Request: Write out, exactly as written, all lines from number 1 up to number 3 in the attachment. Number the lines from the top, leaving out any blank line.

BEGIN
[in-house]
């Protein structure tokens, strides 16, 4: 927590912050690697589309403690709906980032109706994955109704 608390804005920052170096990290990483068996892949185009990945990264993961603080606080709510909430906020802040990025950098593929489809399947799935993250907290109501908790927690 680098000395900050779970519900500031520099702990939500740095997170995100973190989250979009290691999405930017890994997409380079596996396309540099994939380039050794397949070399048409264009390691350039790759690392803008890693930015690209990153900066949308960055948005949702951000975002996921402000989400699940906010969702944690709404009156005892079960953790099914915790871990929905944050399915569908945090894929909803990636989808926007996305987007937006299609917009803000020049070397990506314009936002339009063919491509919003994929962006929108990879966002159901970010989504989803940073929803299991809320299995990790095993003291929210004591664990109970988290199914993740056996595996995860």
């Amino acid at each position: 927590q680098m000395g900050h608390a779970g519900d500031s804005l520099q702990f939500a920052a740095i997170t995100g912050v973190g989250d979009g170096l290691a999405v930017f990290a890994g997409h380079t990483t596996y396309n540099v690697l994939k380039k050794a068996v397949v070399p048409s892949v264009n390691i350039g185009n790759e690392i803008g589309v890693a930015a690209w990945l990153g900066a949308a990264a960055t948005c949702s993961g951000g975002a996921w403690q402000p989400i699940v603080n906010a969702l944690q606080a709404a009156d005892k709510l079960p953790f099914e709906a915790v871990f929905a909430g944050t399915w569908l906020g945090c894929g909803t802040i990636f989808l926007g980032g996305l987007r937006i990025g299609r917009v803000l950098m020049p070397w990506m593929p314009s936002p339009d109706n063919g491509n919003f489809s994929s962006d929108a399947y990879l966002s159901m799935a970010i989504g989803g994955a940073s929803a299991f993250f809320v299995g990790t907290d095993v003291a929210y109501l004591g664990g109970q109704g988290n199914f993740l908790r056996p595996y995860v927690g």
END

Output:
[in-house]
């Protein structure tokens, strides 16, 4: 927590912050690697589309403690709906980032109706994955109704 608390804005920052170096990290990483068996892949185009990945990264993961603080606080709510909430906020802040990025950098593929489809399947799935993250907290109501908790927690 680098000395900050779970519900500031520099702990939500740095997170995100973190989250979009290691999405930017890994997409380079596996396309540099994939380039050794397949070399048409264009390691350039790759690392803008890693930015690209990153900066949308960055948005949702951000975002996921402000989400699940906010969702944690709404009156005892079960953790099914915790871990929905944050399915569908945090894929909803990636989808926007996305987007937006299609917009803000020049070397990506314009936002339009063919491509919003994929962006929108990879966002159901970010989504989803940073929803299991809320299995990790095993003291929210004591664990109970988290199914993740056996595996995860």
């Amino acid at each position: 927590q680098m000395g900050h608390a779970g519900d500031s804005l520099q702990f939500a920052a740095i997170t995100g912050v973190g989250d979009g170096l290691a999405v930017f990290a890994g997409h380079t990483t596996y396309n540099v690697l994939k380039k050794a068996v397949v070399p048409s892949v264009n390691i350039g185009n790759e690392i803008g589309v890693a930015a690209w990945l990153g900066a949308a990264a960055t948005c949702s993961g951000g975002a996921w403690q402000p989400i699940v603080n906010a969702l944690q606080a709404a009156d005892k709510l079960p953790f099914e709906a915790v871990f929905a909430g944050t399915w569908l906020g945090c894929g909803t802040i990636f989808l926007g980032g996305l987007r937006i990025g299609r917009v803000l950098m020049p070397w990506m593929p314009s936002p339009d109706n063919g491509n919003f489809s994929s962006d929108a399947y990879l966002s159901m799935a970010i989504g989803g994955a940073s929803a299991f993250f809320v299995g990790t907290d095993v003291a929210y109501l004591g664990g109970q109704g988290n199914f993740l908790r056996p595996y995860v927690g």